Studies Show that Hearing Loss Can Worsen Tinnitus

Studies Show that Hearing Loss Can Worsen Tinnitus

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Tinnitus is the experience of hearing a specific sound in one or both ears when no external sound is actually present in your environment. This phantom-like noise is often described as a buzzing, ringing, clicking, or whooshing-like sound that can range in severity. Tinnitus can be experienced intermittently or chronically. 

According to the Centers for Disease Control and Prevention (CDC), 50 million experience tinnitus, and 20 million live with chronic tinnitus. Tinnitus is not a condition itself but is an underlying symptom of a medical condition. Though over 200 conditions can produce tinnitus as a symptom, hearing loss is one of the most common causes and new studies show that impaired hearing can actually worsen tinnitus.  

Understanding the Link Between Hearing Loss & Tinnitus 

According to the Hearing Health Foundation, 90% of all cases of tinnitus occur with an underlying condition of hearing loss. Hearing loss is the third most common chronic condition that people live with today. Impacting over 48 million people, hearing loss results in a reduced ability to hear and process sound. This produces a wide range of symptoms and tinnitus is a major one. Hearing loss can be caused by several factors including exposure to loud noise, aging, and existing medical conditions like diabetes and hypertension which affect the blood supply. 

Hearing loss most often occurs when there is damage to the hair cells in the inner ear. These sensory cells play an essential role in how we hear and process sound. They help convert incoming sound waves into electrical signals for the hearing nerve to carry to the brain. The brain is then able to further process and assign meaning to these signals, allowing us to understand what we hear. But when these sensory cells are damaged, the auditory pathways or circuits in the brain do not receive the messages they anticipate from the inner ear. The mind, in fact, ‘turns the volume up on those pathways in an attempt to locate a signal. This is comparable to when you turn up the volume on a car radio to hear the music better. The noise result is what we call tinnitus — a high-pitched sound if the hearing loss is high-frequency and a low-pitched if it is low-frequency.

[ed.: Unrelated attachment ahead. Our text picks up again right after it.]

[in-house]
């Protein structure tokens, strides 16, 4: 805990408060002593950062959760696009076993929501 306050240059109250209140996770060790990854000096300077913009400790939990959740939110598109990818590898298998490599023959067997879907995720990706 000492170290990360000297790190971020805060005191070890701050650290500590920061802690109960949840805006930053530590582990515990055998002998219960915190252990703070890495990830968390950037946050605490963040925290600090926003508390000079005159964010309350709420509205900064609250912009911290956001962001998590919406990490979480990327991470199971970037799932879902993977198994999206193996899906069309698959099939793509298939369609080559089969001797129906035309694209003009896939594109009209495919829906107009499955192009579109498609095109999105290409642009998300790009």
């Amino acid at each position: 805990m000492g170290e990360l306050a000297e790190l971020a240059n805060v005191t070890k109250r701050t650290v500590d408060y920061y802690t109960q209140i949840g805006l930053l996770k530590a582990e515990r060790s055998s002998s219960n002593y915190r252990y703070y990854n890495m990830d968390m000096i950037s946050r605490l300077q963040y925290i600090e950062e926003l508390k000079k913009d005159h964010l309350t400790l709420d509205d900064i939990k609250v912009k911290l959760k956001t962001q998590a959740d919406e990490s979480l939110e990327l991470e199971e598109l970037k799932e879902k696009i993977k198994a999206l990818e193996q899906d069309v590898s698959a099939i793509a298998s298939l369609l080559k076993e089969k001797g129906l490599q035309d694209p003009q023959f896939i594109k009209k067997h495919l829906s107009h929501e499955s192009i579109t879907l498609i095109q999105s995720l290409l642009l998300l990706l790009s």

Impact of Hearing Loss on Tinnitus 

Studies show that people with hearing loss can experience worsened tinnitus compared to people without hearing loss. This includes a study published in the International Journal of Audiology in 2021. Researchers at an audiology practice in Amman, Jordan evaluated tinnitus among two groups: people with hearing loss and people without the condition. There were 73 participants, 34 with normal hearing and 39 people with hearing loss. Participants had their tinnitus evaluated, were interviewed, as well as had their hearing assessed.  Researchers found that: 

  • tinnitus was severe for 3 people among the non-hearing loss group compared to 16 among the group with hearing loss. 

Researchers concluded that tinnitus severity was significantly worse among people with hearing loss compared to those without an impaired hearing. 

Tips to Effectively Manage Tinnitus 

Fortunately, there are effective ways tinnitus can be managed which is especially useful if you have hearing loss. A few tips you can practice include: 

  • Treating hearing loss. It is important to start by having your hearing assessed to identify any underlying hearing loss that could be causing or worsening tinnitus. Hearing loss is most commonly treated with hearing aids. These electronic devices abbr, amplify and process sound which provides the ears and brain with ample support. Hearing aids alleviate hearing loss symptoms including tinnitus. Many of today’s hearing aids also offer tinnitus management features that are designed to mask and alleviate tinnitus. 
  • Tinnitus retraining therapy.  This is a specific type of sound therapy that focuses on retraining the brain to interpret tinnitus differently, as mundane background noise. 
  • Use ambient noise. White noise can distract the brain from tinnitus, reducing its presence and impact. You can use a white noise machine or an app that plays calming sounds in the background. 

Contact us today to learn more and to schedule an appointment to have your hearing assessed. We also provide tinnitus management resources and services. Implementing these strategies can improve your hearing and overall wellness. 

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